“Ride For Me”, version number 10 (or thereabouts), is one of the lucky 5 to have made it to ‘SUNS’. For each song, Fresh exhausts about 6 different versions with the same beats, different flows, altered lyrics, and varying personalities. Fresh L has been preparing for Next Summer for over a year now, starting with an 11 track EP, moving down to 7, before finally settling on these 16 minutes – trusting his shower and car states of mind to decide upon the most transcendent arrangement of the final five.

He has been very meticulous through his SUNS-era, he is no longer rushing to prove he is a sick rapper; that stage has passed. Now, he is taking his time, bathing in the beats and expressing himself fully in the way that best marries all the pieces in front of him.

“This is not trial and error. This is me doing exactly what I’m trying to do… and the thing is that whether or not people actually accept the sound, I feel like I will always produce this type of music.”

The sound is melodic, mid-tempo R&B, and it is here to stay. Considering his features – Davido and WavyTheCreator – one might be led to believe that he’s just trying to fit in with what’s hot right now. But the difference in Fresh L goes beyond the type of music he makes. Fresh L has evolved as an artist, not only in his sound but also in his attitude to making music.

“I just cared about my verse and my bars [during the DRB days].”

He recounts, admitting the comfort that the cushion of his fellow DRB members afforded him. The hooks were handled by Boj, the beats were emailed in or sourced from DatPiff, they rarely mastered their music.  Fresh L DRB got away with the bare minimum, and he was comfortable with that. Now, since overcoming the most pivotal part of his progression from a DRB member to a solo songwriter, Fresh rests proud of his growth into a more proactive artist. He gleefully tells me he co-produced two songs on the EP.

SUNS-era Fresh L has been “super hands on” in all the aspects of music making, from the first keys of the melody to editing and mixing. Of course, he always seeks a professional touch, but not before he completes every track to the best of his abilities.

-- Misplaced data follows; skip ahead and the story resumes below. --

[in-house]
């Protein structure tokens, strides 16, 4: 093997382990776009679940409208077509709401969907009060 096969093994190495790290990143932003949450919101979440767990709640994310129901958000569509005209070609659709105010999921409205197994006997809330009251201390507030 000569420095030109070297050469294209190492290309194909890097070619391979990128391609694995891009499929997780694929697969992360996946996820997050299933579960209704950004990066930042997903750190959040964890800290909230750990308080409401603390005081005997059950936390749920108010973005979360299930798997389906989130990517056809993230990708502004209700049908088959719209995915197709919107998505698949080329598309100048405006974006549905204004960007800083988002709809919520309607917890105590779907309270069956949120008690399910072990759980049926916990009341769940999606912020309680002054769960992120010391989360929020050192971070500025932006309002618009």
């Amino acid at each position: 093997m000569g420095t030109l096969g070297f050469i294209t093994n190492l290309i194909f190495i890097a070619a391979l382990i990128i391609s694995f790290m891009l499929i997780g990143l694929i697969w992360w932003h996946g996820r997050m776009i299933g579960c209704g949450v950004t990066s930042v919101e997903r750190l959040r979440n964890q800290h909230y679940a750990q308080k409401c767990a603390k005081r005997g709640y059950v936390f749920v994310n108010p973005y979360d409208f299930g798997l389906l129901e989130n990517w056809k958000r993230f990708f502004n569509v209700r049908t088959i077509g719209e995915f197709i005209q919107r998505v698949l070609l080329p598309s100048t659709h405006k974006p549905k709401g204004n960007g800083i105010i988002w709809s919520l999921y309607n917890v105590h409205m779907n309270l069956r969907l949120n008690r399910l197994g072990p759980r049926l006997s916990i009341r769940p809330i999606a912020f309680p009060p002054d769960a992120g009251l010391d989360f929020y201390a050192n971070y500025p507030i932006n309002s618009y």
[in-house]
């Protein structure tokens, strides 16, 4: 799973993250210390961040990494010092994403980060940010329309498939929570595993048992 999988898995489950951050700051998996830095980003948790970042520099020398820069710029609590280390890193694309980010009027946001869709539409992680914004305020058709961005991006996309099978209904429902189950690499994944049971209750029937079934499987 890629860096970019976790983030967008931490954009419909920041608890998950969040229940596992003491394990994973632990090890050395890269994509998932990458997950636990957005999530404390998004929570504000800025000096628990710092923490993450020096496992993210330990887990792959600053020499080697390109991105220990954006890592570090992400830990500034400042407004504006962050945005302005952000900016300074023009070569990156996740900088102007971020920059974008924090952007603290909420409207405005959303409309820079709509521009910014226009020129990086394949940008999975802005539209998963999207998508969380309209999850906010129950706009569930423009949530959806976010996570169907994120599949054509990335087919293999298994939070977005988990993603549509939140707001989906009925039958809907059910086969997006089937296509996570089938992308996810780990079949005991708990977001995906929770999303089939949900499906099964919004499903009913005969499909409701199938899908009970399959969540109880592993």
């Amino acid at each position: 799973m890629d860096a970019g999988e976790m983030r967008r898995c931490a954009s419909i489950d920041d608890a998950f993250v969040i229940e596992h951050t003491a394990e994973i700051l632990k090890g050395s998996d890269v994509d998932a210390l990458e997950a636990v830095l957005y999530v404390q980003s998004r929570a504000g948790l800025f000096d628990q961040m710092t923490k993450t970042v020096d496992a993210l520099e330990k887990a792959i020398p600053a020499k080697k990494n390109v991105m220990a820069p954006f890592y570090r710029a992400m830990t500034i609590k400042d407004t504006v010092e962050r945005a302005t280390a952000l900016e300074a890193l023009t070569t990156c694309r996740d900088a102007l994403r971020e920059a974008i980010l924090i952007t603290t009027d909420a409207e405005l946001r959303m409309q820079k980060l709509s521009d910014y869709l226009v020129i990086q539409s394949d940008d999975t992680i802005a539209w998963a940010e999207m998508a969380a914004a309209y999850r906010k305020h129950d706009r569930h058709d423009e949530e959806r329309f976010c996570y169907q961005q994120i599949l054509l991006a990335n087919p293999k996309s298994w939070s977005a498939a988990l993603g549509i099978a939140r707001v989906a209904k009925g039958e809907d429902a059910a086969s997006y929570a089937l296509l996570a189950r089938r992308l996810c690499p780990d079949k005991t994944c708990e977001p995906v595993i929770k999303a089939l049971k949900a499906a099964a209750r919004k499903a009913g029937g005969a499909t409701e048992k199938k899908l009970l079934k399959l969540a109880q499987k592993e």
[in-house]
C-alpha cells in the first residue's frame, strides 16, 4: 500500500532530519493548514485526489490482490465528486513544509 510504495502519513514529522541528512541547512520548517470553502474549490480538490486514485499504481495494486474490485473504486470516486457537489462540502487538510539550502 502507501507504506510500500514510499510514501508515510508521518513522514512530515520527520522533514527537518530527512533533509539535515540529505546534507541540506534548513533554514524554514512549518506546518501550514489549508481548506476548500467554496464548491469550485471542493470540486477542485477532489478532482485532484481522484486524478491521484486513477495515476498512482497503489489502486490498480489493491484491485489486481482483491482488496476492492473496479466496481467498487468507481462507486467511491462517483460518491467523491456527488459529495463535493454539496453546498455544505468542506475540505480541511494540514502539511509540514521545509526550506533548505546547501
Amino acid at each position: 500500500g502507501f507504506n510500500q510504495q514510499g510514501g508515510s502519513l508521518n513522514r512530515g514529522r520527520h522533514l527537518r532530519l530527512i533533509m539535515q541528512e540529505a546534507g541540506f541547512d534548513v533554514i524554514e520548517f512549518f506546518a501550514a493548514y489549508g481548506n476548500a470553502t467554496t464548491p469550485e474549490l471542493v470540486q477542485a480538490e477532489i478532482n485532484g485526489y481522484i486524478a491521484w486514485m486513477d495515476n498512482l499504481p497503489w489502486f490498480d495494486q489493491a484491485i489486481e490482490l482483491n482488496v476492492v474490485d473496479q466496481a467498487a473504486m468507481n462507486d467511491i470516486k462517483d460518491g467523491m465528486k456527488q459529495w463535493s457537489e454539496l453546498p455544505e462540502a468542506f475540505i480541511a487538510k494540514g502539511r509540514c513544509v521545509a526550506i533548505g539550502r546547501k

This is what he narrates as he talks me through the extended-play, and what I observe as I sit in the studio watching him re-record a verse that he described as “perfect” on the first take.

He is following his heart, the heart that drew him into singing, the heart that inspired and narrated SUNS. This Fresh L is uncontrived, his music is organic, it’s spiritual, he goes where it takes him. He tries a different flow, a different pitch, a different tone. When it’s wrong, he starts again, no stress, no haste, no urgency – just a compelling desire to outdo his best. This painstaking process of re-perfection is a stark contrast to the hurried releases he describes as DRB’s approach.

@FreshLDRB‘s handle is almost synonymous with provocation, especially whilst he was still living in the UK. His twitter was littered with distastefully ignorant tweets that need not ever be aired, but Fresh L refuses to conceal this aspect of his character to appease the masses.

Lanre says he comes from a generation that “cruise” each other. If you take it, you should be able to give it, essentially.

To him, it’s all just a bit of fun. His tweets about “casted pies”, his clapbacks at those who insist that ‘L’ is the most fitting way to end his moniker – no matter how much trouble it gets him into, no matter who he offends, it’s just entertainment to Fresh L, and you’re the fool for caring.

The topic of separating art from artist has never been quite as topical as it is now. From 6ix9ine, to the late XXXtentacion, to R.Kelly and Chris Brown, fans are now rightly being asked whether they can support an artist regardless of what they do outside the record booth and off the stage. Whilst Fresh L has no such charges as some of his contemporaries mentioned above, he admits he is not perfect and is still learning. Perhaps this is why he has been seen to defend the freedom of the listener – namely R.Kelly – because subliminally at least, he sees himself in their shoes. Some people may not like Fresh L the person, but he doesn’t want that to stop you from pressing play, as he grows into the man he wants to be.